Wolves fan Brendan King reports on his first visit to Molineux since disabled supporters were able to return during ground re-development.
Coming out of Molinuex after Saturday’s 3-1 win over Wigan I overheard an apt comment from a young lad to his mate: “We’m still shite but we’ve won…”
From my great new, incredibly close to the pitch, viewing platform (I could almost touch Wardy when he ran to us celebrating his crucial goal) I realised that for the first half (without Mick deploying any wide players –even Hunt was playing as defensive back up to Ward, who had the tricky Moses to deal with) this was the most cautious defensive Wolves display I’ve probably ever seen.
At one point there were three Wolves players bunched together defending a ball controlled by Hugo Rodellaga and even then they only managed to bundle it into touch. A far cry from the barnstorming days of Wagstaff, Richards and Dougan.
Wolves were incredibly nervous and, during that first half and the latter part of the second, players were intent on the easy sideways and backwards pass to avoid losing possession, plus there was no-one up front to pass to – even Doyle was playing deeper and wider (with no wingers he was taking up that empty area to receive passes) so no players entered into shooting areas for suppliers to supply.
This was not the Wolves we’re familiar with, but it worked and the crowd, I think, understood this defensive tactic. After conceding two early goals in all recent home matches they’ve obviously worked on the training ground at playing deeper with cautious close passing and little attacking adventure. The aim is to avoid leaking those goals early on.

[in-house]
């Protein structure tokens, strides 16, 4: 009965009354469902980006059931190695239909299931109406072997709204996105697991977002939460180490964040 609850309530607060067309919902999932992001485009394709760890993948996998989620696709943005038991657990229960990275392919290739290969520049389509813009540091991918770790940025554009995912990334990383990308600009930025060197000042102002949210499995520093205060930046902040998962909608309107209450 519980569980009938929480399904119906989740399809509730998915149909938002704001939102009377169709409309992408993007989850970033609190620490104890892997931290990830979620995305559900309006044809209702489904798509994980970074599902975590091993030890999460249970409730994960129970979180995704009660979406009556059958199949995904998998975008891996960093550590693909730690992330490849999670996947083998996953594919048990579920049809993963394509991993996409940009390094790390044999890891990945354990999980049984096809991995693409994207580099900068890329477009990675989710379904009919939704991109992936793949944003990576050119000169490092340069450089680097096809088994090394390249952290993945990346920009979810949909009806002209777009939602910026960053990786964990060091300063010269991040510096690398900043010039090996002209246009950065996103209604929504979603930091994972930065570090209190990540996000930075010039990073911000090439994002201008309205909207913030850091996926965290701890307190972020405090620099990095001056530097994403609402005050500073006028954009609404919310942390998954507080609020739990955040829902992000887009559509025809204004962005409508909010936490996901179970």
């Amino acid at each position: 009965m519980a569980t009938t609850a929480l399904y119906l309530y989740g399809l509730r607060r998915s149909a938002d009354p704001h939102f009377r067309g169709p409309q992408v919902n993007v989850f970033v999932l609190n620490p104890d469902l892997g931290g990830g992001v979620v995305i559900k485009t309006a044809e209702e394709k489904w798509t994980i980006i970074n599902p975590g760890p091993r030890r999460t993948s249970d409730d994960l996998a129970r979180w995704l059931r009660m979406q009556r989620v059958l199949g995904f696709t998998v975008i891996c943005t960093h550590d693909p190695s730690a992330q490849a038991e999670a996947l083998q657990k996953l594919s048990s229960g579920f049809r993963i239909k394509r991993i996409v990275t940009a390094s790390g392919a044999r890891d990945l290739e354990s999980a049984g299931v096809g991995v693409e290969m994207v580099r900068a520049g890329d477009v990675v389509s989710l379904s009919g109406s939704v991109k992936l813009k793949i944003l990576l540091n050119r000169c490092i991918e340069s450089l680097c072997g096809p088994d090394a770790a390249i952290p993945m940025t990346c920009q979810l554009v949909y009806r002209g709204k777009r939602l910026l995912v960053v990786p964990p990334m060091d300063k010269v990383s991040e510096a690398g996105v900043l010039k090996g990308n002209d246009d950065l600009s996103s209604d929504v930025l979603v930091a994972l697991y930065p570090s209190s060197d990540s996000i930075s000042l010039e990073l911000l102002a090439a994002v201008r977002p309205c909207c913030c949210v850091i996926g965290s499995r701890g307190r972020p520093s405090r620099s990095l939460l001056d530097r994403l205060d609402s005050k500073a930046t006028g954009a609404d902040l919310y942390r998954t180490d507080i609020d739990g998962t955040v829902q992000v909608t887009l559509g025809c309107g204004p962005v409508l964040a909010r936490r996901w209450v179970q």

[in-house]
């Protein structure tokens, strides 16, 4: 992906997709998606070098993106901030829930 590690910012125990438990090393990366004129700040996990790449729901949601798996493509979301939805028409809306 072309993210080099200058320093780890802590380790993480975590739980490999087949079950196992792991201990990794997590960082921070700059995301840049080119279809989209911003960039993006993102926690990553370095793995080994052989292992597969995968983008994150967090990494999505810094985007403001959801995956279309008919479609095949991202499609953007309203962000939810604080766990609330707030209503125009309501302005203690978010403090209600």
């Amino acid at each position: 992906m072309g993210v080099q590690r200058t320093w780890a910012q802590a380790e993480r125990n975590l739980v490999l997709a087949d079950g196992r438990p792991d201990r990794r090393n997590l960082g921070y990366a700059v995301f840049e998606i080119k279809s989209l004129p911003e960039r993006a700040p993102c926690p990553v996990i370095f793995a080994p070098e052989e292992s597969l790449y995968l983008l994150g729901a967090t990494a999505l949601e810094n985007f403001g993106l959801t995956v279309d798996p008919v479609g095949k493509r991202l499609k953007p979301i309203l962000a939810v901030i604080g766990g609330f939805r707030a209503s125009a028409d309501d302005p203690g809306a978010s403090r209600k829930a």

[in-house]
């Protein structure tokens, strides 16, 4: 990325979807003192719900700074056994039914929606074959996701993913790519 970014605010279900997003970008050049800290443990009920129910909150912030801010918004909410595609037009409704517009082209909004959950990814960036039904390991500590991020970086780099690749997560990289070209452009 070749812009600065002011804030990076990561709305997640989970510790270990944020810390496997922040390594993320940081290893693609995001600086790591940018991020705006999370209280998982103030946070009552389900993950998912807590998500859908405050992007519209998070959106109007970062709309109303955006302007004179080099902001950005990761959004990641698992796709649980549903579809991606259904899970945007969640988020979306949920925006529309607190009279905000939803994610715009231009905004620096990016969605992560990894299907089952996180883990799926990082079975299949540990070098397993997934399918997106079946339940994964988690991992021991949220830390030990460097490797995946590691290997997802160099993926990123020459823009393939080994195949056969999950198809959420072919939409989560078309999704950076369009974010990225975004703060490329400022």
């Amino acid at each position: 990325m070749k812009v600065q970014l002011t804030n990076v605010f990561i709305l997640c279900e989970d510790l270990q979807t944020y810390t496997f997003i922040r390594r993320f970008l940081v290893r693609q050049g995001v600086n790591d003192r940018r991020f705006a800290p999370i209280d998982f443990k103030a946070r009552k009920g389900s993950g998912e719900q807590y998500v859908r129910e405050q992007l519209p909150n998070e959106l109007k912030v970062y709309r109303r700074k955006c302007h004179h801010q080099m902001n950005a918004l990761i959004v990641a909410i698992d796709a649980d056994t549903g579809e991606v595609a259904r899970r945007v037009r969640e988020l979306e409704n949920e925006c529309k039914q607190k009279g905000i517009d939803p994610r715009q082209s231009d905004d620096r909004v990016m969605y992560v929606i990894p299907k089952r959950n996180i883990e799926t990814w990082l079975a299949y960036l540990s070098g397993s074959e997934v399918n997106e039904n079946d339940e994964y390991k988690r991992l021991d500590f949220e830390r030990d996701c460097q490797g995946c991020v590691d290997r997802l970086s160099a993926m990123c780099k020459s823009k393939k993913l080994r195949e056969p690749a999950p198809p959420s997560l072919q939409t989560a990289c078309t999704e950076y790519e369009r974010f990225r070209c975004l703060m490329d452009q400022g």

However, Stearman and Ward were regularly by-passed and outrun, with ease, by the fast Wigan wingers and midfielders. It’s a good job Wigan had no multi-billion strikers – like Djecko et al, as with Manchester City. They missed chance after golden chance in that first half but went to pieces (until near the end when they rallied) after Ward’s goal.
We had only about 15 minutes of real footballing excitement from Wolves (Jarvis made a huge difference after half-time, combining particularly well with Doyle) down the North-end, but those repeat strikes – with poor old Al-Habsi making brilliant saves to no avail – were brilliantly enthralling for a Wolves fan so close to the action. And just 15 minutes of real action and a win is the best to be hoped for lot of a Premier League supporter nowadays, at this prop-up end of the table.
Mention has to be made of Henry, who made one particularly outstanding saving tackle and then burst through with a great goalmaking run straight to the penalty goal-line (first attacking forward run I’ve ever seen from him – his nose was bleeding without receiving a blow after that).
As the lad said – “We was shite but we won.”